Today continues in the same wet and grey vein as yesterday. We drive miles through gusty, blustery rain drenched fields of greenness – sugar cane, fruit trees, fields – before finding some sort of relief within the confines of Lord Byron’s cellar door. A good tour of the ins and outs of rum production and the purchase of several bottles of brew was the highlight of today.

That was until we arrive into the gorgeous beach side town of Kingscliff and set up home about as close to the beach as you can get without being in a boat. The weather remains dismal, and Mike and I get rained on yet again while we wander the high street, but the sound of the waves and the wide expanse of soft sand, the live music floating over the night air and the concrete slab we are parked on (and therefore a glorious lack of mud!) makes me feel very happy indeed! 

Day 8

Beachside life with one of our longest time friends. Swimming, talking, eating, drinking while our teenagers roamed free building an amazing desert island home and playing board games and tackling the crashing waves of the ocean on our doorstep. It ended with ice cream as beach days should. Exceptionally good day. Except for the bit where I got stung by a bee. That was exceptionally not good! 

Day 9

We have reached apogee in our travels and pivot around Fingal Head lighthouse to trace our way back home. The reason for trekking to this particular exposed rocky finger of earth stretching into the sea is to see dolphins and we do – in the distance, a large pod of fun seekers surfing the waves. We are still staring into the misty tumultuous waters when a squall hits us and we are drenched within seconds and having to do battle with a wind that would blow us right off the cliff tops.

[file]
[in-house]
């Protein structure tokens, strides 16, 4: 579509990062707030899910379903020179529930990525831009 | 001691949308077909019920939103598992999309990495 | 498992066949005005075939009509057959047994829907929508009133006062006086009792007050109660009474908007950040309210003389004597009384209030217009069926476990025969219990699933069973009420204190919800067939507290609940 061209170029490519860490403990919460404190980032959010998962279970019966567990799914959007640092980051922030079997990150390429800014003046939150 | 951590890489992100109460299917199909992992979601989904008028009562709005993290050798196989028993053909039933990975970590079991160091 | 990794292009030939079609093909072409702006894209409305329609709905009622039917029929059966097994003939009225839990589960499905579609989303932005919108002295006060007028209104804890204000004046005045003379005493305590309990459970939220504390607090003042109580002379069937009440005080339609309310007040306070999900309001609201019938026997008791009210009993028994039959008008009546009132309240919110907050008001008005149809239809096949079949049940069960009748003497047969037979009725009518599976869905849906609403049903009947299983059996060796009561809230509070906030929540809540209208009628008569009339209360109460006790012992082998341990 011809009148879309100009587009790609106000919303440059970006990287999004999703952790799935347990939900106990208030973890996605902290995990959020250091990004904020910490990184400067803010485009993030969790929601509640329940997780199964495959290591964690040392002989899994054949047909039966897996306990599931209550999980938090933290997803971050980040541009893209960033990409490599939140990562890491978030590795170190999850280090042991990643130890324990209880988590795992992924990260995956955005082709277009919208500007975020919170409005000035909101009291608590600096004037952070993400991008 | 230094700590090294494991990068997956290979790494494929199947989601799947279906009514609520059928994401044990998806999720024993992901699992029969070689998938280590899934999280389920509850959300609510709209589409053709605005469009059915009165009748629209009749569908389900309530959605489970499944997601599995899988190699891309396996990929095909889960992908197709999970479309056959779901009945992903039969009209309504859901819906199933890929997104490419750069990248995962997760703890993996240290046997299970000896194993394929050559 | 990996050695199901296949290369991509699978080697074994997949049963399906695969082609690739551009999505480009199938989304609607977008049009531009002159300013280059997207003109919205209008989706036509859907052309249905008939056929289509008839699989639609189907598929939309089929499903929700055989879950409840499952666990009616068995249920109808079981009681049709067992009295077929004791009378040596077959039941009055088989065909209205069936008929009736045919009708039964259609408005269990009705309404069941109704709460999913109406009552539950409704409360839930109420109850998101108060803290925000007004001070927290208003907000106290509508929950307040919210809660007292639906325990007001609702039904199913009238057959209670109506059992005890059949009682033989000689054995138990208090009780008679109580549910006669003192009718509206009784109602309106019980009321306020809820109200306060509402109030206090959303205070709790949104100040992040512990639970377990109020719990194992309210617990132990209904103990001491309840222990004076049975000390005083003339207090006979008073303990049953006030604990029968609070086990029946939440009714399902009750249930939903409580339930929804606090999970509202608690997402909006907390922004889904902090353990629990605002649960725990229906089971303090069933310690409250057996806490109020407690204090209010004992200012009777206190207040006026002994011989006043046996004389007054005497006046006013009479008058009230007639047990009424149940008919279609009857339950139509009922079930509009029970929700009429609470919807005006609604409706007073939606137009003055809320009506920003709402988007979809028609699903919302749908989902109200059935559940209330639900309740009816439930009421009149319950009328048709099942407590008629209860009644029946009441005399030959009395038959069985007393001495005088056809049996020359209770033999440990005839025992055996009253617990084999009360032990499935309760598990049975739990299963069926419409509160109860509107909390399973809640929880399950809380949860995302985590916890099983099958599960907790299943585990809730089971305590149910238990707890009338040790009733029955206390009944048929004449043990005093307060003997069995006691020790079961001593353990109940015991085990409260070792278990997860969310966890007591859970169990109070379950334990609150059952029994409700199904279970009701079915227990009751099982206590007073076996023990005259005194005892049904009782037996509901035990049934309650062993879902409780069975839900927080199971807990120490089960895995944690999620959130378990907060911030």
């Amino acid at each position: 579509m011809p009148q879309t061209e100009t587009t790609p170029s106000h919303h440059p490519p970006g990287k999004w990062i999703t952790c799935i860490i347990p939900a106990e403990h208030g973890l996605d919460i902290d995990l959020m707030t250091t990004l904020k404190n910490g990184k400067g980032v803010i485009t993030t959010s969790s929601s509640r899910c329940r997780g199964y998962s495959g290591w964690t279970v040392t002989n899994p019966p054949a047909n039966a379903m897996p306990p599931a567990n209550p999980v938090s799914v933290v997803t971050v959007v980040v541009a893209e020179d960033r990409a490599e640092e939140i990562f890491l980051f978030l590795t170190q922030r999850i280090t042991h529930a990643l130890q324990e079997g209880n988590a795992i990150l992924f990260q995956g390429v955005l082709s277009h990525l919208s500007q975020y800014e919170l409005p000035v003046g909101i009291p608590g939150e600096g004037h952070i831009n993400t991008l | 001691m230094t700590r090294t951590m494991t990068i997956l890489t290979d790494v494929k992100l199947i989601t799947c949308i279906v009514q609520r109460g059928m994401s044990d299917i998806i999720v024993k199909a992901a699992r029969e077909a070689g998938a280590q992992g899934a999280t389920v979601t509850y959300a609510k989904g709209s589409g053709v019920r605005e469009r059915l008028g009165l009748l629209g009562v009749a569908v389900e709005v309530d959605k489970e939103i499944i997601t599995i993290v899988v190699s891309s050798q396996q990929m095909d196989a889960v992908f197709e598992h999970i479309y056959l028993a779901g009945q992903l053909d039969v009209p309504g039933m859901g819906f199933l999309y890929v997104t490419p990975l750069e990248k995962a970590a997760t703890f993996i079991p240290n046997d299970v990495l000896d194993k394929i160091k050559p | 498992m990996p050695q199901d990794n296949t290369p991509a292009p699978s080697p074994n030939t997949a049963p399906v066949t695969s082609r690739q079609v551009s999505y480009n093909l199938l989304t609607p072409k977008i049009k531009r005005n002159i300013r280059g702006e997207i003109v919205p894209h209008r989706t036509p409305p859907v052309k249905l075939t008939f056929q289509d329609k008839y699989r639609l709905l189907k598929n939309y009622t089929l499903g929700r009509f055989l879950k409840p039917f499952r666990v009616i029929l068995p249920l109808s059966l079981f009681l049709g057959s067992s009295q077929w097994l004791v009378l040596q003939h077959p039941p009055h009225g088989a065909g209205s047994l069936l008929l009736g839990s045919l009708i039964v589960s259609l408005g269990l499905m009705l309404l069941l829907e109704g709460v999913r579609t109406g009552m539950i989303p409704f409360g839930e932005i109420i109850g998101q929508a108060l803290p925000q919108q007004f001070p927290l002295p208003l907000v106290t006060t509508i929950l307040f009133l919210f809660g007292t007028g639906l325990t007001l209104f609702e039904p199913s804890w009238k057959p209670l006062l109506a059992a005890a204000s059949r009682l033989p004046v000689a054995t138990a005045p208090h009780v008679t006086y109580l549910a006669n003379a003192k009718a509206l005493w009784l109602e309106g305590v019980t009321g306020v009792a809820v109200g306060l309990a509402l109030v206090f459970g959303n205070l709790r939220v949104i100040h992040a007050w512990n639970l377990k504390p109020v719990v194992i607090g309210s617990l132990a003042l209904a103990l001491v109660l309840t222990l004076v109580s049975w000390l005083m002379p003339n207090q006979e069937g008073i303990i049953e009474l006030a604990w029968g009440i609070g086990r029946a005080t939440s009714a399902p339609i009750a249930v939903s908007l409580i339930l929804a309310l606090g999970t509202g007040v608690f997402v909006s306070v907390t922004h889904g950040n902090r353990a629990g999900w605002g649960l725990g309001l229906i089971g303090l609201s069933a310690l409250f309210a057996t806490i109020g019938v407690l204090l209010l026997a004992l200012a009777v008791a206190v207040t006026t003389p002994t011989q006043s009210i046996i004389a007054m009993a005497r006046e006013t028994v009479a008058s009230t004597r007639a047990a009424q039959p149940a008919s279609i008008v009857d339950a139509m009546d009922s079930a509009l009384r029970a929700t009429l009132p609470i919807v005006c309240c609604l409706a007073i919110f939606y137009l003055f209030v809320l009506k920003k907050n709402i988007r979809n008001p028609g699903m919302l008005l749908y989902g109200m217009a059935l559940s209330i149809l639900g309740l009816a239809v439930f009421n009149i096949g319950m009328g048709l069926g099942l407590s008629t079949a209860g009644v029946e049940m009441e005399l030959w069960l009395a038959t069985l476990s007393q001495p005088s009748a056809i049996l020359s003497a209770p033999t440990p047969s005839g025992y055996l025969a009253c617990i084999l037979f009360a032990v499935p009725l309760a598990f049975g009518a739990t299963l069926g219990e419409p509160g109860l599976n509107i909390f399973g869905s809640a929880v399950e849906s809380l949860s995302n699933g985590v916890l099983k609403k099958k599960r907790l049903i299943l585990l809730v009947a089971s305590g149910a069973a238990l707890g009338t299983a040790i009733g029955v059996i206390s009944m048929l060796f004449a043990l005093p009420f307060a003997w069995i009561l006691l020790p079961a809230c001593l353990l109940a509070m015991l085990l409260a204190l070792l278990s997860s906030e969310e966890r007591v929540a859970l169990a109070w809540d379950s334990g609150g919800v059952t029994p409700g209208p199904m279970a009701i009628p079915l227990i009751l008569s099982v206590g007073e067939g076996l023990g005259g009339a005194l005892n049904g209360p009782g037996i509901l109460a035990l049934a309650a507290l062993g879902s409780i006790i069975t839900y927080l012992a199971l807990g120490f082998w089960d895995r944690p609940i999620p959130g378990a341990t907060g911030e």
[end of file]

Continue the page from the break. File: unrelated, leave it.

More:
Mike and I tour and lunch at Husk Distillery, home to our most favourite of gins – Ink Gin. It’s an upmarket slick affair that looks perfectly crafted by adept marketers but I am pleased to learn it is a family business done good, and although their new stills reach into the skies, each bottle is hand labeled and sealed. Lunch is divine – thick prawns with spicy chorizo for me and ink-gin infused salmon for Mike.

This afternoon we trundle into Byron Bay and, finally, some sunshine. This is a jam packed town and we are squashed into a beach side campsite with a million other campers. We spend the afternoon on the beach though, which is scarred quite badly by the recent floods. Stairways have been washed away, leaving gaping pathways 12 foot above the sand and the beach seems to be held together with sand bags. Ripped up vegetation is apparent everywhere, but the sand is flat and soft and the waves seem to suit the plethora of surfers who keep at it until darkness falls.

We walk into the town for ice cream, paddling ankle deep in the sea both there and back. On the return trip there is a rainbow that stretches from the lighthouse to the ocean and this feels like a fitting end to the day. 

Day 10 

Yamba in the sunshine. We walk up a steep ridge that Matt insists is entirely unnecessary and would be better off blown up, before lurching down the other side to reach a wide stretch of yellow beach and distant waves that crash and tumble with a ferocity that brings sheer joy to our son’s young face. He doesn’t notice but two dolphins cavort in the waves near him as he gets vaguely swept out to sea before battling his way back to a level he can stand on. Be still my racing heart.